Some say American companies choose to hand over technology to operate in China. But America doesn’t make Chinese companies do this, and even American companies that don’t operate in China are at risk of Chinese corporate espionage. There are currently almost 1,000 separate FBI investigations into Chinese corporate espionage, at least one in all 50 U.S. states. President Obama got Chinese President Xi Jinping to sign something saying the hacking and theft would stop, but it actually increased the next year.
Trump aimed to fix this, and several months ago his trade team, led by Lighthizer, got China to agree to allow U.S. firms more access to China, increase intellectual property protection and enforcement, and end protectionist measures aimed at restricting the import of U.S. goods, among other things.
But China wanted the United States to remove tariffs immediately, and for political, business, and legal reasons, America wanted to see compliance first. Given history, the Trump administration doesn’t trust that China will stick to its word. The lack of trust wasn’t helped by China, twice at the last minute, trying to change the Chinese-language-version of the trade agreement without America knowing.
China May Never Agree to a Deal
It is highly possible that China never intended to adhere to the terms of a deal. There is a debate as to whether China can politically implement America’s terms or not. But it’s safe to say that enforcing the deal would require Chinese President Xi Jinping to expend a lot of political capital, and even alienate certain politically powerful groups—including Chinese industries that would face competition if American firms and goods were allowed more access to China.
Either way, the talks broke down, and have been stalled for several months. And Trump has so far followed through on his tariff threats.
This Isn’t All about Trade
But this isn’t only about trade. Sometimes stocks are looking for a reason to move lower. The backdrop to all this, which further explains the move, is twofold.
First, people were incredibly on one side of the trade (“net long”) on U.S. equities going into the Federal Reserve rate cut last week, which underwhelmed after U.S. Federal Reserve Chair Jerome Powell tempered expectations for a large amount of future cuts. When traders are crowded on one side of a position, moves can be sharp in the other direction as the popular trade is unwound.
While some on Wall Street have been saying that rate cuts are always bullish for stocks, many are learning otherwise. If the Fed is cutting while the economy is deteriorating—like in the early 2000s or before the Great Recession—stocks can still go down.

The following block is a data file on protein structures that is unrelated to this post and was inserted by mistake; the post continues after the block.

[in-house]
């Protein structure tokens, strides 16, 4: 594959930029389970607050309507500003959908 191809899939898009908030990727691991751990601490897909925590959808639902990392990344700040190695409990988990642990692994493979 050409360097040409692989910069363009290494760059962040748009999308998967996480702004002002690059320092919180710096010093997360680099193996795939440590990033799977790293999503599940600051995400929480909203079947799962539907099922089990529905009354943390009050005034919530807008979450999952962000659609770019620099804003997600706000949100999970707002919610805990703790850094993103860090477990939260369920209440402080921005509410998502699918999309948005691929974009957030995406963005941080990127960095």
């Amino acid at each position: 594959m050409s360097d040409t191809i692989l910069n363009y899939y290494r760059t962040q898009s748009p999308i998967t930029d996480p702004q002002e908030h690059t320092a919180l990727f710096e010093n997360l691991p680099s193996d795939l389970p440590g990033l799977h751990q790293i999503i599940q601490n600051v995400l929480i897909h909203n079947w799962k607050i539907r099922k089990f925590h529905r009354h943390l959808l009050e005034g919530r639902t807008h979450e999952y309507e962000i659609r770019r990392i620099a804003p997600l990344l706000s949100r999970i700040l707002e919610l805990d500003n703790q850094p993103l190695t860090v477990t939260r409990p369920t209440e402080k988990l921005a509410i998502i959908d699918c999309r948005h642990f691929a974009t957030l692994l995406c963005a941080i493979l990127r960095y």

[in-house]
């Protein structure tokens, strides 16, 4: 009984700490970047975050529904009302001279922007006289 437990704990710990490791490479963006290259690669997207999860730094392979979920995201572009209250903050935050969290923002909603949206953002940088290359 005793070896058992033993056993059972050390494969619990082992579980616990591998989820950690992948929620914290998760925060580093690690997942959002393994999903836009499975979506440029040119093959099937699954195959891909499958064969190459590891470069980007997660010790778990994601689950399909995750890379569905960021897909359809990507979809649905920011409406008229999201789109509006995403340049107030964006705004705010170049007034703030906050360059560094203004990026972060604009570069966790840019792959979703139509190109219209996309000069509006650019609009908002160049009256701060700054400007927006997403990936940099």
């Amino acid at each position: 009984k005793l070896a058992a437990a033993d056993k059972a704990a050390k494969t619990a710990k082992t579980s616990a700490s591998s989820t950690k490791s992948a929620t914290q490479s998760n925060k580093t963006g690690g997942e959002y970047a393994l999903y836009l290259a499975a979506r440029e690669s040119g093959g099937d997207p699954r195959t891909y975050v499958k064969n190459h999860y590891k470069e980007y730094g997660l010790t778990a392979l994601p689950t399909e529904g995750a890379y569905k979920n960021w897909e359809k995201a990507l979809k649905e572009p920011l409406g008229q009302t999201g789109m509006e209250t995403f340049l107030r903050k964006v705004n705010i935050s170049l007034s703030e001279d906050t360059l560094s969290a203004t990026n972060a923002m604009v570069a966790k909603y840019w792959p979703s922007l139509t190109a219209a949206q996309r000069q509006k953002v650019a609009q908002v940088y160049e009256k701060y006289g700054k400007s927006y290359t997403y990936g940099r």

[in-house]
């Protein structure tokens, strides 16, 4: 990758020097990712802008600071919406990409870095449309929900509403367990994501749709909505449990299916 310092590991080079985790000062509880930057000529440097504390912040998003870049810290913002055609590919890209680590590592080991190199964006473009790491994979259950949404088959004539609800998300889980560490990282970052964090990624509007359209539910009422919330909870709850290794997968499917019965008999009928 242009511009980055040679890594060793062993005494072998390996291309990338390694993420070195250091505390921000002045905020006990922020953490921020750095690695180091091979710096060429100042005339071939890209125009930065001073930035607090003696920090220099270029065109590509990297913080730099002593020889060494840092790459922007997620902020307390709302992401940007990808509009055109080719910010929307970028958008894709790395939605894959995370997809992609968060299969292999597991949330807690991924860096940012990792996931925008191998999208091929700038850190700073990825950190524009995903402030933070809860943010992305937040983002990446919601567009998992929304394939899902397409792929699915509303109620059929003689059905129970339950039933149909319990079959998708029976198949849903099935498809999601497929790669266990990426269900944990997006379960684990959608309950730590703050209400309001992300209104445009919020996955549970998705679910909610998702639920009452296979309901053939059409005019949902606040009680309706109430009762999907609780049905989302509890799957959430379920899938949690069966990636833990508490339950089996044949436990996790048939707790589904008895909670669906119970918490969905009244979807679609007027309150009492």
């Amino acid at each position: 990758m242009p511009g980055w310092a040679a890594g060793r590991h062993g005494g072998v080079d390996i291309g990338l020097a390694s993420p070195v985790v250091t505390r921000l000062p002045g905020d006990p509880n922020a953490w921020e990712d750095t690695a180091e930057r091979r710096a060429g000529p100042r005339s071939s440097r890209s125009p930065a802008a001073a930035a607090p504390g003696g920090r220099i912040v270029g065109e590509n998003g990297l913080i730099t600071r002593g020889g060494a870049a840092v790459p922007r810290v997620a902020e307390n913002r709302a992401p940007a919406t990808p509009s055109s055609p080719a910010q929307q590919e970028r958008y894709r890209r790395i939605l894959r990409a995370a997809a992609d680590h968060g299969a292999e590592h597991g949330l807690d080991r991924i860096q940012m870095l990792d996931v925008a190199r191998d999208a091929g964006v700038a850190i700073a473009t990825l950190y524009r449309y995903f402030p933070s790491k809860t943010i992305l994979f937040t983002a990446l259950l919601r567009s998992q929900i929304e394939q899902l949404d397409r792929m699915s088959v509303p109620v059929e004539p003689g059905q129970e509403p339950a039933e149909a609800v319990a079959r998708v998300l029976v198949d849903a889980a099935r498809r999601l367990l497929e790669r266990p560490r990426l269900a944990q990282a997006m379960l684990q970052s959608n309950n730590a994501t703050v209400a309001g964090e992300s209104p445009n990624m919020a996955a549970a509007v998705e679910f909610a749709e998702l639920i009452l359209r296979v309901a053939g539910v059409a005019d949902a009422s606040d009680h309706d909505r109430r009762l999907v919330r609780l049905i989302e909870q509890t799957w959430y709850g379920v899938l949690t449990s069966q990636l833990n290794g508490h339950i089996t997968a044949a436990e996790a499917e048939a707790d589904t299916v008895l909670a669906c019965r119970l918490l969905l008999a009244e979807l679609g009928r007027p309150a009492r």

The second reason this isn’t all about trade has to do with the global economy. Generally, global economic data has been pretty awful in the last 12 months. Even in the United States, which has been outperforming the rest of the world since Trump’s deregulation and tax cuts, growth is starting to slow.
The big picture behind this slowdown is that the global economy was rolling over in 2015-16, and then the Chinese enacted the biggest stimulus in human history. Global data surged higher, in what Wall Street called the “synchronized global recovery.”
But since last year, Chinese stimulus has run its course, and they can’t stimulate like that again even if they wanted to. That has led to weakness in everything from gauges of Chinese economic activity to gauges of German activity since the back half of last year.
The truth is that the Chinese stock market peaked in late 2017-early 2018. It surged on hopes of a trade war resolution and new Chinese stimulus at the beginning of this year, but those hopes quickly rolled over.
China isn’t an outlier. European stocks also peaked in late 2017-early 2018. Nowhere is this more apparent than Europe’s beleaguered (some would say awful) bank stocks. Again, this has nothing to do with tariffs, and everything to do with the global economic cycle after the massive Chinese stimulus ran its course.
Meanwhile, the United States outperformed the rest of the world in 2017-18. But now, some of the boost from U.S. tax cuts is running out, and tax reform is already well priced into U.S. equity valuations. As a result, the 10-year Treasury yield, a measure of growth, has been signaling lower U.S. and global growth since it peaked in late 2018.
Lest you think the move lower in Treasury yields is happening in isolation, here’s a chart of 10-year German bund yields.
In other words, don’t listen to the left scream that tax cuts caused a slowdown, and don’t listen to the supply siders who say tax cuts would be working great, and would be causing greater capital expenditure, were it not for tariffs. Tariffs don’t help prolong the cycle, but America is highly insulated from global trade compared to the rest of the world, and the American consumer—most exposed to global trade—looks fine for now.
The credit cycle is the credit cycle, and a lot of it is now out of the control of the Fed, China, Trump, and tariffs. In fact, the epicenter of any global recession will likely be in Europe and China, not in America, although America does have a corporate debt bubble.
How This All Affects Politics
Trump is wagering that being the tough-on-China candidate will help him win reelection, and he’s probably right. His path to the presidency runs through the Rust Belt.
The de-industrialization of America has had terrible consequences for large pockets of the country, even if what we call free trade generally benefits a majority of Americans. An economist looks at people and thinks they are better off because they can buy cheap plastic toys at Walmart, even if they lost their factory jobs. Trump understands that people aren’t happy, and he (and a few other GOP politicians like Sen. Josh Hawley) understand that happiness is derived from a steady job and stable family life, not cheap imported goods. People aren’t math equations.
But further escalation in the trade war could dent the global economy. No president since World War II has won election on the back of a recession. In the United States, we could escape recession given our insolation from the global economy, however. What really matters is the change (in fancy lingo, the “delta”) of real disposable income growth and the unemployment rate.
The absolute level is less important. Even if the unemployment rate moves higher and stocks lower, as long as employment is increasing and stocks moving higher in the months before the election, Trump is set for a second term.
What can you do about all this? Stick close to your families. Live good and honest lives. And realize that in America, if things are to get better—measured not just by our economic circumstances but by our family and spiritual circumstances—our material wealth might have to get worse first.